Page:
The Honolulu mayor is making changes to bar and restaurant COVID-19 guidelines, currently singing is not allowed inside businesses, making it a tough reopening for karaoke establishments, but a new order sent to the governor makes adjustments to the rule.
Air Park Karaoke Lounge was among the many bars to reopen its doors this past weekend, although it was quieter than usual without its main attraction, the singing.
The lounge co-owner, Kylee Lin, said they followed the Honolulu guidelines that prohibits singing in their establishment, many of their usual customers decided to go somewhere else since karaoke was not an option.
Lin said, “Air Park is known for karaoke, that’s why they call us and want to come in and to say sorry we can’t let you sing karaoke but you can come drink and eat, it’s like they can go to any other bar and do the same thing.”
The no singing rule is not part of the state’s COVID-19 best practices for bars and restaurants, but it is up to the City and County of Honolulu to enforce its rule.
The rule was first placed since droplets that may be infected with coronavirus can travel through singing or speaking.
Over the weekend, Lin said she got reports of other businesses not abiding by the regulations.
“It breaks my heart a little bit to see that some places are not following the guidelines when they suppose to,” Lin said. “Businesses like ours we are following and being law-abiding, however, we are kind of getting the short end of the stick.”
Mayor Kirk Caldwell’s office said they are requesting changes with the governor’s office to allow singing inside restaurants and bars.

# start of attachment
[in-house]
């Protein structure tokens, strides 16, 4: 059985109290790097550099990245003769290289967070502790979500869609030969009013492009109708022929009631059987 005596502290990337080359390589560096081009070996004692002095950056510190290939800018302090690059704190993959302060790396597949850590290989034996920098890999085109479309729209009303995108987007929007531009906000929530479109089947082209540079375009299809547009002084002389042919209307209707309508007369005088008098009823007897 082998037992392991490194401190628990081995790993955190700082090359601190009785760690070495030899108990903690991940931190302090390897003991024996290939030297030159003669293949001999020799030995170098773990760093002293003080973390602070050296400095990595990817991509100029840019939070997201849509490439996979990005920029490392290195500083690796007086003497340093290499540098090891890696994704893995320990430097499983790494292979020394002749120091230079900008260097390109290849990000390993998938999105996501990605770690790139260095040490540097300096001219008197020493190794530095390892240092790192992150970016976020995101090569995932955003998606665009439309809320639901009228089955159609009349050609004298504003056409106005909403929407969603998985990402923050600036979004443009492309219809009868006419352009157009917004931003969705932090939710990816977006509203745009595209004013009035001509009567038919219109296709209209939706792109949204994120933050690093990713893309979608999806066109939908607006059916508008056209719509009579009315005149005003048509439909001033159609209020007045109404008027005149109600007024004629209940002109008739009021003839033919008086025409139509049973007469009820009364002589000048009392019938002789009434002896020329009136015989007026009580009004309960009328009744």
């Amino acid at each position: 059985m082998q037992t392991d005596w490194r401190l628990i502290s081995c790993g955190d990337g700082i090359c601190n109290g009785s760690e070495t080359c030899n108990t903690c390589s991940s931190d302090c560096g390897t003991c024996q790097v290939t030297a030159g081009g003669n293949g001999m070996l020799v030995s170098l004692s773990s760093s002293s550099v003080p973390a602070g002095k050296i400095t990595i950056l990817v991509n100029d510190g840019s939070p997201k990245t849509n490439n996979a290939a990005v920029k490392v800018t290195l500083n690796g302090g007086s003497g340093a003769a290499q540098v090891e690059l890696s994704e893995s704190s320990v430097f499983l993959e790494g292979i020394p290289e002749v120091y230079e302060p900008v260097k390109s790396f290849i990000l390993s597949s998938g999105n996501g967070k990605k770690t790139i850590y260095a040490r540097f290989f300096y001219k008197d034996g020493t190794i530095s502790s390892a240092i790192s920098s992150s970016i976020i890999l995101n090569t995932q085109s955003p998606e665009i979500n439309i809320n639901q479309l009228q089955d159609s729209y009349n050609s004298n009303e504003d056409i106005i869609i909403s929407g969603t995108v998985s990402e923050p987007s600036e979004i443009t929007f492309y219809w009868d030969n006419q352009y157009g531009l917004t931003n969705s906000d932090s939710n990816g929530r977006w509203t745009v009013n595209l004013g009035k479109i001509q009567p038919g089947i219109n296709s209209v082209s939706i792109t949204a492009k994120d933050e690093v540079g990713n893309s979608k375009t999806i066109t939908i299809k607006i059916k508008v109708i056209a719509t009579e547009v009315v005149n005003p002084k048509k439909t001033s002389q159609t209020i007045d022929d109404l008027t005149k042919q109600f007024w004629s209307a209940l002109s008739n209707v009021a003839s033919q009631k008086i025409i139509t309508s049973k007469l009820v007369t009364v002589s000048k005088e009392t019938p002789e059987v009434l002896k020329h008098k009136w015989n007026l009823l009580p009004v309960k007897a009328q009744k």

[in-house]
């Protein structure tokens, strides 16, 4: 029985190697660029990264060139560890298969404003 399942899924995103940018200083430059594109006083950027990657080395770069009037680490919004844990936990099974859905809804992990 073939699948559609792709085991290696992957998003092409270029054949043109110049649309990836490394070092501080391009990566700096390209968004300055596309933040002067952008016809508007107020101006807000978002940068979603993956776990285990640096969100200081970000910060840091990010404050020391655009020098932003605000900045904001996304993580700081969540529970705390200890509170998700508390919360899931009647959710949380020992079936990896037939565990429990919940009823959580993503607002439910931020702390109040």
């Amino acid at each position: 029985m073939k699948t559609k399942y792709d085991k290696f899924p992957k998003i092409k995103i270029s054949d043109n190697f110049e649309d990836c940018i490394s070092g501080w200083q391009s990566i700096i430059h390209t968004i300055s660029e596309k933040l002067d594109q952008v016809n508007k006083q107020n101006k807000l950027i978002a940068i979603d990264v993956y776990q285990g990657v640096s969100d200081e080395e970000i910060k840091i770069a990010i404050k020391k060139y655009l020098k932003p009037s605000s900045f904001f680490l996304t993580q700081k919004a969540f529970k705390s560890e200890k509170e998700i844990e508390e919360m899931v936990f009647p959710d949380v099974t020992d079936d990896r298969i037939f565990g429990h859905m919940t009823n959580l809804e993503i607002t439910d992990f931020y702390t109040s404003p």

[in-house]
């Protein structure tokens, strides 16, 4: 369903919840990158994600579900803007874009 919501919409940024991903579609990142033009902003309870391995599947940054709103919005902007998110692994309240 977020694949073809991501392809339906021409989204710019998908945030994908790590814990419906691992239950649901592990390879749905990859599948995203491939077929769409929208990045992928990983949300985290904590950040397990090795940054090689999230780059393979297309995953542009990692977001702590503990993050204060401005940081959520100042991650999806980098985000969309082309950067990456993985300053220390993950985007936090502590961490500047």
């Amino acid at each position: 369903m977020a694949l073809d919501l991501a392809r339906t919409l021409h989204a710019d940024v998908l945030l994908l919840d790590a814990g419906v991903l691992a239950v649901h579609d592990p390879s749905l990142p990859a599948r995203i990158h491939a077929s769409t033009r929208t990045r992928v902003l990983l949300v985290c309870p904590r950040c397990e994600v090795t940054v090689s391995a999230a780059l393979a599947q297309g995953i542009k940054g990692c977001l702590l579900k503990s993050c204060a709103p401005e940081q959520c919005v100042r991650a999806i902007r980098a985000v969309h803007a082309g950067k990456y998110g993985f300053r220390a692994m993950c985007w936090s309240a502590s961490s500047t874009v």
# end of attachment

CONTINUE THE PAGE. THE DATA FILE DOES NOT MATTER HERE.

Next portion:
A statement from Mayor Caldwell’s communication team said:
Currently, no singing is allowed in bars or restaurants, including karaoke establishments. We’ll be sending an order to the governor today, that allows singing inside bars and restaurants without a face covering, provided that the individual who is singing is able to maintain at least 10 feet of distance between themselves and others, and a Plexiglas barrier is utilized. Singing outdoors without a face covering will be allowed provided 10 feet of distance or more is maintained. No Plexiglas barrier mitigation will be required for vocalists performing outdoors.
It is an update for Honolulu bars and restaurants that will give businesses such as Air Park Karaoke Lounge a better chance to remain open.
Lin said, “There’s no way air park can operate as a regular bar without providing karaoke, and survive the next two months.”
Mayor Caldwell’s changes were sent to the governor’s office on Monday.